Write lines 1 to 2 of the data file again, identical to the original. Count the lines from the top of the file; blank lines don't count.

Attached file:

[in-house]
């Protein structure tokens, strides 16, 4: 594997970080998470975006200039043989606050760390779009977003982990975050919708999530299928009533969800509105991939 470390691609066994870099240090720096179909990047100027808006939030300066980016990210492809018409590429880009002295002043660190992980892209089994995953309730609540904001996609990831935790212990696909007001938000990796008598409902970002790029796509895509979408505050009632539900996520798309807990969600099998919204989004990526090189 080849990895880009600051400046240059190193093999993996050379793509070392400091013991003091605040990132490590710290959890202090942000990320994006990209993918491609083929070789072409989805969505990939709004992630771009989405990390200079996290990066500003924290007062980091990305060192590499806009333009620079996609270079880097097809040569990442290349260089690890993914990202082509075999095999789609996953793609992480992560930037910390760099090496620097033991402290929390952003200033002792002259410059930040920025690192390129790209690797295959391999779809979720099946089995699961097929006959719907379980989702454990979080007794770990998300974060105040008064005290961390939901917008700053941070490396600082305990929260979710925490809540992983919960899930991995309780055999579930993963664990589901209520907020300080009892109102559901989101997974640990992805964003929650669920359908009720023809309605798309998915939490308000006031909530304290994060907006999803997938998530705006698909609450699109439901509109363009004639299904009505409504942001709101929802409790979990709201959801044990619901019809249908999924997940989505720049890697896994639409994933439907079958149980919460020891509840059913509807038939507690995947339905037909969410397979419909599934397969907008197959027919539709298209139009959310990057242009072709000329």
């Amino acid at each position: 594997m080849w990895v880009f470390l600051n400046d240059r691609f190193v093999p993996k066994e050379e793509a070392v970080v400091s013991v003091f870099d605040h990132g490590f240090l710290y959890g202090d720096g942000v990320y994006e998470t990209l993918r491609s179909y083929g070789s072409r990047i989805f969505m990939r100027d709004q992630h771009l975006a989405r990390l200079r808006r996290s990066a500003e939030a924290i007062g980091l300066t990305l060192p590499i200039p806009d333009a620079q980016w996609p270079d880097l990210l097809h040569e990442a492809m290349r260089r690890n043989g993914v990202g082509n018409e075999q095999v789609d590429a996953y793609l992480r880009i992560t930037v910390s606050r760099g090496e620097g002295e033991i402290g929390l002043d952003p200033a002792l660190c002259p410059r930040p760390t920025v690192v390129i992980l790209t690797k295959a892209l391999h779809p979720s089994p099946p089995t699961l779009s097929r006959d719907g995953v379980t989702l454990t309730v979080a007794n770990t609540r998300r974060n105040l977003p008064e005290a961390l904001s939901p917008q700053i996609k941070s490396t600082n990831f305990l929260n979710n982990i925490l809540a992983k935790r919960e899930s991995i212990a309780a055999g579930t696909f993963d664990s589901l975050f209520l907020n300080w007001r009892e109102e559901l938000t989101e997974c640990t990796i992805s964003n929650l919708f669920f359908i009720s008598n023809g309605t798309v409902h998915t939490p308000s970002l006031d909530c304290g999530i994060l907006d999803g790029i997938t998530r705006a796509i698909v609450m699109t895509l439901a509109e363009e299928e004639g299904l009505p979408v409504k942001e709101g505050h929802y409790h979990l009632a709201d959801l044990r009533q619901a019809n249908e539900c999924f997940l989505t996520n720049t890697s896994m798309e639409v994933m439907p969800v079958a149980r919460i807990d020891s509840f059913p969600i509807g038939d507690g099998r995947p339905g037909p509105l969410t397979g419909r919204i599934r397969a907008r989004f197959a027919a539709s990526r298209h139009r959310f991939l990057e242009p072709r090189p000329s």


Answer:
[in-house]
């Protein structure tokens, strides 16, 4: 594997970080998470975006200039043989606050760390779009977003982990975050919708999530299928009533969800509105991939 470390691609066994870099240090720096179909990047100027808006939030300066980016990210492809018409590429880009002295002043660190992980892209089994995953309730609540904001996609990831935790212990696909007001938000990796008598409902970002790029796509895509979408505050009632539900996520798309807990969600099998919204989004990526090189 080849990895880009600051400046240059190193093999993996050379793509070392400091013991003091605040990132490590710290959890202090942000990320994006990209993918491609083929070789072409989805969505990939709004992630771009989405990390200079996290990066500003924290007062980091990305060192590499806009333009620079996609270079880097097809040569990442290349260089690890993914990202082509075999095999789609996953793609992480992560930037910390760099090496620097033991402290929390952003200033002792002259410059930040920025690192390129790209690797295959391999779809979720099946089995699961097929006959719907379980989702454990979080007794770990998300974060105040008064005290961390939901917008700053941070490396600082305990929260979710925490809540992983919960899930991995309780055999579930993963664990589901209520907020300080009892109102559901989101997974640990992805964003929650669920359908009720023809309605798309998915939490308000006031909530304290994060907006999803997938998530705006698909609450699109439901509109363009004639299904009505409504942001709101929802409790979990709201959801044990619901019809249908999924997940989505720049890697896994639409994933439907079958149980919460020891509840059913509807038939507690995947339905037909969410397979419909599934397969907008197959027919539709298209139009959310990057242009072709000329």